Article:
http://www.openeye.org.uk/events.asp

Wealthy Family

Posted in Thoughts.Coaching by alcramer on November 26, 2007

During coaching sessions, or informal chatting, it happens quite often to discuss the importance of coming from a wealthy family, which is seen as an absolute advantage for pursuing the creative career one wants. It seems that a wealthy family is all one needs to have in order to start a successful profession in the arts. I would like to question this assumption.

Being wealthy helps to get into the best schools, master courses and it might even allow the person to finance his or her own projects: if you have the money to fund your own production, say a book, an exhibition, a film, what else can you ask for? Family wealthy also provides you with the social links that one needs in order to become a well-spoken, networked, high-status cultural producer: in short, if you belong to a rich family, you will have access to powerful people, which can go a long way, as everybody knows.

It will give you not just more means, but also good habits, psychological finesse, travelling, and also traditions: well-established roots, family identity, a sort of model ‘how to stay and move in the world’. If you come from a rich family, you’ll become someone quickly at ease within the environments where decisions are made. Unfair, but true.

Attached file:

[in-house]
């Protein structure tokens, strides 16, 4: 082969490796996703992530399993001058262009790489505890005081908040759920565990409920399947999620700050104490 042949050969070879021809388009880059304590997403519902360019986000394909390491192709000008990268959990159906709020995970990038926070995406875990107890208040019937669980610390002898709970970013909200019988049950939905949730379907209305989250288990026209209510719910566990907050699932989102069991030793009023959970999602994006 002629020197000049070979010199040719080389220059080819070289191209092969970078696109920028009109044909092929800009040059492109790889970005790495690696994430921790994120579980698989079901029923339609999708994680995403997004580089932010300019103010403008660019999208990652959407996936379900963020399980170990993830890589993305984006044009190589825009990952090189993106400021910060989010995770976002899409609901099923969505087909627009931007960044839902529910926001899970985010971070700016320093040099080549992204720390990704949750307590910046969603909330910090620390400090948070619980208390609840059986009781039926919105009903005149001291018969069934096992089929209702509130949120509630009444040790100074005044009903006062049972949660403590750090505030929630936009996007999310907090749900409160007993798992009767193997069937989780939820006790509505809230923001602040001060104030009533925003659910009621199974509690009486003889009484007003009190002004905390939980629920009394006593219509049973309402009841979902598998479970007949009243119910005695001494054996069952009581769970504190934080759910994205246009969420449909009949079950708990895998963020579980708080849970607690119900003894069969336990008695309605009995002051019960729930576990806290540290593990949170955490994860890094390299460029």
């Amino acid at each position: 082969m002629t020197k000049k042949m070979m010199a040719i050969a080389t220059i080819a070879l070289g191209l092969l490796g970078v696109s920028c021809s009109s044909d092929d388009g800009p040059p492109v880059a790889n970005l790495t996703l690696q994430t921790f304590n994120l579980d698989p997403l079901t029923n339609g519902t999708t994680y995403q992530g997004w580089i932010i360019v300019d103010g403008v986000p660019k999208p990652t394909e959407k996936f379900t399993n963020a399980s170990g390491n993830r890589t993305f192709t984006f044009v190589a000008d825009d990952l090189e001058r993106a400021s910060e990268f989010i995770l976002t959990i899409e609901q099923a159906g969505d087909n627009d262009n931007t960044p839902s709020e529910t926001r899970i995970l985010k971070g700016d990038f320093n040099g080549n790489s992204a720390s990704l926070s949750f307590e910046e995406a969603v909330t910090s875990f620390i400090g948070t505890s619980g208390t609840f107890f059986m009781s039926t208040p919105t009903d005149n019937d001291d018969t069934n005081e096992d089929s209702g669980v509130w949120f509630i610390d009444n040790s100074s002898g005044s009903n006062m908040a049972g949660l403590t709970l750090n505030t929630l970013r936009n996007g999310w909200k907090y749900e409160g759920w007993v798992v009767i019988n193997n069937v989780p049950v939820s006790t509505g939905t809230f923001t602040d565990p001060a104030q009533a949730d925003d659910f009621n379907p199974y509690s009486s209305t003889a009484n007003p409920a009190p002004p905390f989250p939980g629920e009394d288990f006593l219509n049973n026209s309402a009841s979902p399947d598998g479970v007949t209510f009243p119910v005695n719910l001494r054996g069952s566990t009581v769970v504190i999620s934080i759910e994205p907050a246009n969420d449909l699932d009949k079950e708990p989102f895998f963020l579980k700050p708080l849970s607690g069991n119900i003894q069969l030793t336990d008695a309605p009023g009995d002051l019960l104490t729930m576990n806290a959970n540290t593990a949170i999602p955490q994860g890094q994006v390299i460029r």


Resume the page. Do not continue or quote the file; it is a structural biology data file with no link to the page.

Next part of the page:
Now, what possible advantage could one get from NOT belonging to this category of people?

First, one has more motivations to get out of a disadvantaged situation, and more drive to achieve his/her goals: if you come from a poor environment, you don’t already have what you need, and you are more willing to commit to get results. Basically, you have more of that ‘primary energy’, which you cannot get anywhere if not in real need of something. The disadvantaged person knows very well that nothing will happen if s/he doesn’t make it happening. No fear, no scary about anything. Do not underestimate this strength.

Secondly, paradoxically, the poorer enjoy also more freedom to make his/her own choice, because no tradition to follow exists. You can easily see that if a family has a long and important tradition of lawyers, doctors, entrepreneurs, etc., the pressure put on financial value and social status is so high that will be a problem if someone wants to become, say, a photographer, or a graphic designer. The demands to keep up that ‘family value’ will override any natural inclination of the subject. There is too much to loose, from a risky choice that departs from the tradition.

A third, fundamental aspect: the disadvantaged person might not be attached to any particular location in which his/her family lives, precisely because s/he has nothing to loose: having anything specific which anchor him/her to the family place, will provide the flexibility to search the locations offering the best possibilities. It will be easier to head for the places where the natural inclination might get fulfilled, either through study or work.

So, back to our coaching sessions for artists and creative people: take the assumption that a wealthy family is important in career-succeding with a grain of salt: to start advantaged, is not always better.